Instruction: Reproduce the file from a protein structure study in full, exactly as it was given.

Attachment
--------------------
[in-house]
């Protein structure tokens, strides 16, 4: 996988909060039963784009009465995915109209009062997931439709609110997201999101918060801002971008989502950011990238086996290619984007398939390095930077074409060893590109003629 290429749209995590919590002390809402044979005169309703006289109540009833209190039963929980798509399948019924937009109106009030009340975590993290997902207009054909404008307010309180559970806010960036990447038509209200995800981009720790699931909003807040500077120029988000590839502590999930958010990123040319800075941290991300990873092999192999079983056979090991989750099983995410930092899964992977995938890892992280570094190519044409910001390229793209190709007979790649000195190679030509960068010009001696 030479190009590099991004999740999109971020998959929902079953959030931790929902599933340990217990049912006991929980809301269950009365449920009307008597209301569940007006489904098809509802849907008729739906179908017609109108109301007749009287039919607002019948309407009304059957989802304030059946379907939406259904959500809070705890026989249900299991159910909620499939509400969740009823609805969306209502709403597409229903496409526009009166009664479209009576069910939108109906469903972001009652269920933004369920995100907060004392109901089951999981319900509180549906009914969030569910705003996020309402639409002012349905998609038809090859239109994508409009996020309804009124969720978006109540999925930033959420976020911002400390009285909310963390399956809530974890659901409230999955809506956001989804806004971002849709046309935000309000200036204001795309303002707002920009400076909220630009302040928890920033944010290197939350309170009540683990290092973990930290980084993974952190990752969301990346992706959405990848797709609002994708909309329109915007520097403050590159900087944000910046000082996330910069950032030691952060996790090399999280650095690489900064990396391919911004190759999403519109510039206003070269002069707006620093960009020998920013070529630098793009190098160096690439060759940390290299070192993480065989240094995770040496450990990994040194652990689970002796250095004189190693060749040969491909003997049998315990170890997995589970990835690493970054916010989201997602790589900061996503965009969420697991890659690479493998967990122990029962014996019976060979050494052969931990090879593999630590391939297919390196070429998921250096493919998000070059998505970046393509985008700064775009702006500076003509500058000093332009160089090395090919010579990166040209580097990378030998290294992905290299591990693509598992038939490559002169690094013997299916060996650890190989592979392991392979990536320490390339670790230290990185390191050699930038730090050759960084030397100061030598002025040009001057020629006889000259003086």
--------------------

[in-house]
């Protein structure tokens, strides 16, 4: 996988909060039963784009009465995915109209009062997931439709609110997201999101918060801002971008989502950011990238086996290619984007398939390095930077074409060893590109003629 290429749209995590919590002390809402044979005169309703006289109540009833209190039963929980798509399948019924937009109106009030009340975590993290997902207009054909404008307010309180559970806010960036990447038509209200995800981009720790699931909003807040500077120029988000590839502590999930958010990123040319800075941290991300990873092999192999079983056979090991989750099983995410930092899964992977995938890892992280570094190519044409910001390229793209190709007979790649000195190679030509960068010009001696 030479190009590099991004999740999109971020998959929902079953959030931790929902599933340990217990049912006991929980809301269950009365449920009307008597209301569940007006489904098809509802849907008729739906179908017609109108109301007749009287039919607002019948309407009304059957989802304030059946379907939406259904959500809070705890026989249900299991159910909620499939509400969740009823609805969306209502709403597409229903496409526009009166009664479209009576069910939108109906469903972001009652269920933004369920995100907060004392109901089951999981319900509180549906009914969030569910705003996020309402639409002012349905998609038809090859239109994508409009996020309804009124969720978006109540999925930033959420976020911002400390009285909310963390399956809530974890659901409230999955809506956001989804806004971002849709046309935000309000200036204001795309303002707002920009400076909220630009302040928890920033944010290197939350309170009540683990290092973990930290980084993974952190990752969301990346992706959405990848797709609002994708909309329109915007520097403050590159900087944000910046000082996330910069950032030691952060996790090399999280650095690489900064990396391919911004190759999403519109510039206003070269002069707006620093960009020998920013070529630098793009190098160096690439060759940390290299070192993480065989240094995770040496450990990994040194652990689970002796250095004189190693060749040969491909003997049998315990170890997995589970990835690493970054916010989201997602790589900061996503965009969420697991890659690479493998967990122990029962014996019976060979050494052969931990090879593999630590391939297919390196070429998921250096493919998000070059998505970046393509985008700064775009702006500076003509500058000093332009160089090395090919010579990166040209580097990378030998290294992905290299591990693509598992038939490559002169690094013997299916060996650890190989592979392991392979990536320490390339670790230290990185390191050699930038730090050759960084030397100061030598002025040009001057020629006889000259003086």